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Adopting a new approach to adoption

Adopting a new approach to adoption

October 14, 2019
Adoption. By Anna Kolosyuk, via Unsplash

Adoption in London could be a bit of a ‘postcode lottery’ in the past but a new agency approach is bringing together groups of councils to work together under one roof. Its new head of service promises it should prove ‘far more effective’.

Adopt London West is the new regional adoption agency covering the boroughs of Ealing, Brent, Hounslow and Hammersmith and Fulham. It began operating on 1 October as part of a capital-wide Adopt London, which is split into four regions – north, south, east and west.

Previously, every London borough had its own, individual adoption service. The new, joined-up agencies were set up after the government announced local authorities had to find a way to pool resources by April 2020.

‘QUITE POWERFUL WORKING TOGETHER’

Adopt London West is to be led by, and based at, Ealing Council. And its new head of service is Debbie Gabriel.

She has worked at Ealing Council for four years and built 30 years’ experience working with children before that – including a decade in fostering and adoption services and more than a decade as a social worker.

“Originally, the intention was to have one Regional Adoption Agency for the whole of London,” explained Debbie. “But it soon became clear that would be impractical because of the size of the city and it was decided by some of the London boroughs to work together and create four regional agencies instead – north, south, east and west – which will also co-operate closely under the umbrella of Adopt London.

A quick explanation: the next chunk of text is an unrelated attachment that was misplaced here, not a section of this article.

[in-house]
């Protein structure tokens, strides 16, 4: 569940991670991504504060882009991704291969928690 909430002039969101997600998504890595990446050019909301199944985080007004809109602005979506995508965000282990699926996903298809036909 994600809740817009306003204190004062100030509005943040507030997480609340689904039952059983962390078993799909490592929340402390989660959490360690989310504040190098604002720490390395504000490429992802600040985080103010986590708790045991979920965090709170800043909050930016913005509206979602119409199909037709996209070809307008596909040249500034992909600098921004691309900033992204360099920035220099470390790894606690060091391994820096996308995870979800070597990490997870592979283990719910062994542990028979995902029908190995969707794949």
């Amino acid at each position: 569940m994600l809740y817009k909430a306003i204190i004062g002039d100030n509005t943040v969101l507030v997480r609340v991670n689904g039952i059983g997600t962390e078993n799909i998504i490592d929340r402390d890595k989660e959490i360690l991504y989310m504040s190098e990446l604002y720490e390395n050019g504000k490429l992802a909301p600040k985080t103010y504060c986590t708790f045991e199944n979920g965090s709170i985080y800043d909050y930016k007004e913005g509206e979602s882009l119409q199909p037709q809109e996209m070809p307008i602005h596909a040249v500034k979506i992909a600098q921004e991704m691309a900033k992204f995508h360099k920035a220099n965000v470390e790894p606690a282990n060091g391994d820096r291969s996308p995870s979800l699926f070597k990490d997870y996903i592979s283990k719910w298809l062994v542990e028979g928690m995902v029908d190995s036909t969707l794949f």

Debbie Gabriel, head of service for Adopt West London
Debbie Gabriel, head of service for Adopt West London

“It is quite powerful having 23 London authorities working together in this way – and there is already a lot of work taking place across the four regions.

“And, more locally, there was already some good partnership working taking place in west London between the four councils now part of Adopt London West, so that will hold us in good stead and means we are starting from a strong base.

“It is not always efficient having lots of small agencies, whereas this new approach pools the resources and experience of each region together in one place, working together. It will be far more effective and will help to remove the ‘postcode lottery’ found in some parts of London.”

‘WE NEED MORE ADOPTERS’